I went to one of those gatherings
where what I was supposed to say
was waiting on each face.
There was an empty chair
in every eye—a drizzle
of too many rehearsals here
and tickets to give away
there—I started imaging
a child in a second floor bedroom
with wishes stuck to the ceiling
or a large dog running
as far away as the cellar
would take him.
At the end of the night
everyone agreed to do it
again—not to finish
anything we were saying,
not to come past
our dressing room
George Bishop was born in Philadelphia and attended Rutgers University studying English/Creative Writing. He relocated to Florida in 1985. His recent work has appeared in White Pelican Review, Comstock Review and Prick of the Spindle.
Bathe me in your crystal coat
Glorious season, a cottoned fall
Your essence sweet about nose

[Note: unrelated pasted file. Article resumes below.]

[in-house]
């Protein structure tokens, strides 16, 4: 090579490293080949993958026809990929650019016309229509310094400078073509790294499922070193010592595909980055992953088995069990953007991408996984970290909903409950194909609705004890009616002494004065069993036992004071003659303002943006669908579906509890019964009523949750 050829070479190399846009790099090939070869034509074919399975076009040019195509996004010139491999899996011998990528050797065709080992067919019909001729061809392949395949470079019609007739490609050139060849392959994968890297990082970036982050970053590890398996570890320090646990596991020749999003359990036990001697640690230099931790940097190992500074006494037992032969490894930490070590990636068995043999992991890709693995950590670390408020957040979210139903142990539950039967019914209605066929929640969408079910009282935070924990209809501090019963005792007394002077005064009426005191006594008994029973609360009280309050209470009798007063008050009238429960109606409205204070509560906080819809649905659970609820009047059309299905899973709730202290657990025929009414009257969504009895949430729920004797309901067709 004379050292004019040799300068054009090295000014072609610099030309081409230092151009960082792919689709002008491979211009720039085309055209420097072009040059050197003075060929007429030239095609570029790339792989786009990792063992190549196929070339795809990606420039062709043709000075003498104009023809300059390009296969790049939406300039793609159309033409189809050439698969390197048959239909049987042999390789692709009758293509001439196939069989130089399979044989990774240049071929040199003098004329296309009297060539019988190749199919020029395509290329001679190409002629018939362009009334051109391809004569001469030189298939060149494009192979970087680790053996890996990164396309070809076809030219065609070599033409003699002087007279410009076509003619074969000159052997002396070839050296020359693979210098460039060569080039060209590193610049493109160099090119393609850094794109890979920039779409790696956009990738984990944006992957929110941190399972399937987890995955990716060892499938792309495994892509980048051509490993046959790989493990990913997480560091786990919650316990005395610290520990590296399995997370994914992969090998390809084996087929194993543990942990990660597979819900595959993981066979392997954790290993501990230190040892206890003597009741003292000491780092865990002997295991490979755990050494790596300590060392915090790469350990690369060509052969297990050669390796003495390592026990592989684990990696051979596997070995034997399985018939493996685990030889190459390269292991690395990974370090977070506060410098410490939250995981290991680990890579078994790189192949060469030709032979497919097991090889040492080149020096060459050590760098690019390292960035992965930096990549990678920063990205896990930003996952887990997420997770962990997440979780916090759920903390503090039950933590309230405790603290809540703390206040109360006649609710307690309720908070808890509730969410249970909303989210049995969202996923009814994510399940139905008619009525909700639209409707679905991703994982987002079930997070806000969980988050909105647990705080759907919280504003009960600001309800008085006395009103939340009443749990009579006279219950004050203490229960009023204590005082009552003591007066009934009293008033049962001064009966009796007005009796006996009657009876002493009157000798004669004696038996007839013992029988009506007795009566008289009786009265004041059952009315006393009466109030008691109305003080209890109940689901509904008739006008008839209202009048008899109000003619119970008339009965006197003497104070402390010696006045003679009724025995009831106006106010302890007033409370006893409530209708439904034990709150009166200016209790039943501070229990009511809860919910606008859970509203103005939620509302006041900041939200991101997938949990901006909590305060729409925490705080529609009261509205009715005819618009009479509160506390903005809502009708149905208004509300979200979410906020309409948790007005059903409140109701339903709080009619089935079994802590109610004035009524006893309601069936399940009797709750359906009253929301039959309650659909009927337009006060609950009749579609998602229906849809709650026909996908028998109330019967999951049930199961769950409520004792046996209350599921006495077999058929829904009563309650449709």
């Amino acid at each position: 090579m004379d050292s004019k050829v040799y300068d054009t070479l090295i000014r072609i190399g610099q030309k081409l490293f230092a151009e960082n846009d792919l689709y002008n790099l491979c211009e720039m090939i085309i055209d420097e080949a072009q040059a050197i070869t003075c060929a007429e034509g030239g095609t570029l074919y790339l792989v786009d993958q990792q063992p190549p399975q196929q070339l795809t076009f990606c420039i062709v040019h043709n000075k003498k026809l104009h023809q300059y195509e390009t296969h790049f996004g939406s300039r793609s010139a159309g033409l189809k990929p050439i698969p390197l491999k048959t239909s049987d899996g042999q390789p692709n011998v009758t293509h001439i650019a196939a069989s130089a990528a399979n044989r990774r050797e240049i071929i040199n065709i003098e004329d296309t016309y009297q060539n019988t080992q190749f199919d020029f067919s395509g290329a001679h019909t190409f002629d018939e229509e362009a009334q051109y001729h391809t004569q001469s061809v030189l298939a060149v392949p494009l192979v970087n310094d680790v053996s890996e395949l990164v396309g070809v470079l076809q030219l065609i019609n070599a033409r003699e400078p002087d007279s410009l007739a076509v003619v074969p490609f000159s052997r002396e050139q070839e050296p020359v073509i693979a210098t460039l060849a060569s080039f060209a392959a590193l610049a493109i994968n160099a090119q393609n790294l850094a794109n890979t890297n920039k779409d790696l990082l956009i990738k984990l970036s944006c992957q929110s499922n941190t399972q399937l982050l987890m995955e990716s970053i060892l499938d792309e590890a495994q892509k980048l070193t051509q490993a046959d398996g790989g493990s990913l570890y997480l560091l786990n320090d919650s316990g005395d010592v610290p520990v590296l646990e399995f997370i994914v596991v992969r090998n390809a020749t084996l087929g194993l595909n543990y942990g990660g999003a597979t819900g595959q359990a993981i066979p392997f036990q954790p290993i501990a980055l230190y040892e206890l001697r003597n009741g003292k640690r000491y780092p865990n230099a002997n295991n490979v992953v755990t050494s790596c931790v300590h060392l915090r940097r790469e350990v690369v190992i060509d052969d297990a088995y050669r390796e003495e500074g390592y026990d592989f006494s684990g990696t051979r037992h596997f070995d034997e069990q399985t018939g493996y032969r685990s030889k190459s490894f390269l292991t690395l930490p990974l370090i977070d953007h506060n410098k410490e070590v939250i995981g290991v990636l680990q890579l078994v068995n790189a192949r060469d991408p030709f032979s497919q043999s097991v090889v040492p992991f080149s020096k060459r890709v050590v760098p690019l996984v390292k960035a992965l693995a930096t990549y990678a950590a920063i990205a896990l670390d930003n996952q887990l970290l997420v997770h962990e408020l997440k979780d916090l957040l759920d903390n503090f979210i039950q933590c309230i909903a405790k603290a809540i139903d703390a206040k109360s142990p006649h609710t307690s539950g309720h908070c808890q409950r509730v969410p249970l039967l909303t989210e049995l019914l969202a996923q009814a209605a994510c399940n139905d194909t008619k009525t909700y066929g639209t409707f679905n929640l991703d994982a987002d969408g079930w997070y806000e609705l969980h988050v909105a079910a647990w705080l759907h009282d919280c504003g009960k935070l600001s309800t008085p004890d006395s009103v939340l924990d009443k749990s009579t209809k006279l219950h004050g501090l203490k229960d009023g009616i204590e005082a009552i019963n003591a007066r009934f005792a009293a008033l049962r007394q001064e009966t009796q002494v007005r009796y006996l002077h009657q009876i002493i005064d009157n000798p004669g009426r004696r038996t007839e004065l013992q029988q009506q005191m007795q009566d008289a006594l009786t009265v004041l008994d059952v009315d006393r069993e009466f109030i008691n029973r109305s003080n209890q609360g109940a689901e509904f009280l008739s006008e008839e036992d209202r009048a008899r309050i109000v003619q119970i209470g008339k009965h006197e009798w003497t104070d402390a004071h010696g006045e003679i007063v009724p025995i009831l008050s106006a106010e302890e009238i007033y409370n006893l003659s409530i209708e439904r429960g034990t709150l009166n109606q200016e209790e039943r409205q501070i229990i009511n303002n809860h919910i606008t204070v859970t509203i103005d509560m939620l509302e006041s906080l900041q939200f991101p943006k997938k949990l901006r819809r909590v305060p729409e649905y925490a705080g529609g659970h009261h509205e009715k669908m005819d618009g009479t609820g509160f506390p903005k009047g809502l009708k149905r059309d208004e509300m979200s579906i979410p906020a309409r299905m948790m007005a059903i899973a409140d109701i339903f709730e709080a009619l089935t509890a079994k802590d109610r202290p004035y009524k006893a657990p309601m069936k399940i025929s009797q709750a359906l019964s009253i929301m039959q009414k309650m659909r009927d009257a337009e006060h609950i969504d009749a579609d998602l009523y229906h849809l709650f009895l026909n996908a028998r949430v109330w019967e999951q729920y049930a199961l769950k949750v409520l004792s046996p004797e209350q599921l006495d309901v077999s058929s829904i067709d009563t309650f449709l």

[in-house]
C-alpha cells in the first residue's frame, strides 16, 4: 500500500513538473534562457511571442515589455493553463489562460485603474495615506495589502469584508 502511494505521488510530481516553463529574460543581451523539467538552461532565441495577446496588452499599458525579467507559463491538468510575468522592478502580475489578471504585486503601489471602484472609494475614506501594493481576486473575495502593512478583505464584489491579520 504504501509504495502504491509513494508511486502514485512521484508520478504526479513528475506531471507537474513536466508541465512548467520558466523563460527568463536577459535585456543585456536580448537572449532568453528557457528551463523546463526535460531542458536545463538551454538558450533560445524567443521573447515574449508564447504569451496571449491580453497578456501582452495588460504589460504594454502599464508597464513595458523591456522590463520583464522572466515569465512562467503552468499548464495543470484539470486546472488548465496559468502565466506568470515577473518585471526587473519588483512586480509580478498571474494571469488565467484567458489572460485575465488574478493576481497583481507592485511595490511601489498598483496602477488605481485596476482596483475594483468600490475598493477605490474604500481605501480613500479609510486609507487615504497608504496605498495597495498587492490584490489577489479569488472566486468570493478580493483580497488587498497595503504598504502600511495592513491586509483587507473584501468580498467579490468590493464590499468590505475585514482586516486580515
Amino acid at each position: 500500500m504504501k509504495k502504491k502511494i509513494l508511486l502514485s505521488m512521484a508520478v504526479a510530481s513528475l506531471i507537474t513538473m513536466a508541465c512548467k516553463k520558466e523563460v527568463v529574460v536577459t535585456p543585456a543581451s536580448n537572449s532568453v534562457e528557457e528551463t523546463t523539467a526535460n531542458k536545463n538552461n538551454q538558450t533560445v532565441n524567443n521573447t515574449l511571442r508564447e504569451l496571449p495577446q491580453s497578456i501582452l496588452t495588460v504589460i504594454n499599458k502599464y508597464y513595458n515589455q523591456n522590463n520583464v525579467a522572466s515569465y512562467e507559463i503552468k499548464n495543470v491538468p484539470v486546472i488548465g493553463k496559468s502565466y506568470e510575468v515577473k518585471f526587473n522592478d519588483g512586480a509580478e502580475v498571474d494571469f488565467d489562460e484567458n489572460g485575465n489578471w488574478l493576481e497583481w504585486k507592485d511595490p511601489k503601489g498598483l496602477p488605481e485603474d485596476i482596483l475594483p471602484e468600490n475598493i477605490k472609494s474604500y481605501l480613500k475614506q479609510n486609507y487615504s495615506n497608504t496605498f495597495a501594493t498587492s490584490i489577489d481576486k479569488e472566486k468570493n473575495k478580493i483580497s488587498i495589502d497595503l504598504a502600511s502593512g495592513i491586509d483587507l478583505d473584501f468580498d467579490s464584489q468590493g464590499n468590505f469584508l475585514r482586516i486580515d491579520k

Its cool hush of hope becalms
The daily drudge muffled away
Into the incandescent white
Minusing grey's present capsule
by spilling quiet grace all about
Nature's verdant construction
leaps at the first brisk speck
inspiring its fill, purposed anew
Solidly shouldering for all life
Rex Stocklin is a man of many facets ... a chemical engineer by schooling, but far more entranced by music, writing, the arts in general, comedy, ethnic cuisines and wordplay. Rex, at 51, is also a 12-year stroke survivor, but turns to poetry such that "stroke" doesn't consume his entire life. He does this usually in his underwear & fedora while feasting upon green tea and dark chocolate.
He asked them
to take the music outside,
listen as they held it toward the sky,
let the wind rattle its stems,
or place the sheet against an ear
to hear a tune
through the hollow of its shell.
He told them to jog
the parameters of the staves,
walk the winding road of its clef
and imagine living there.
Perhaps they could drop a feather
upon the music's resonance,
follow its float among the timbres,
or ski the slopes of musical peaks,
gliding unencumbered into its valleys,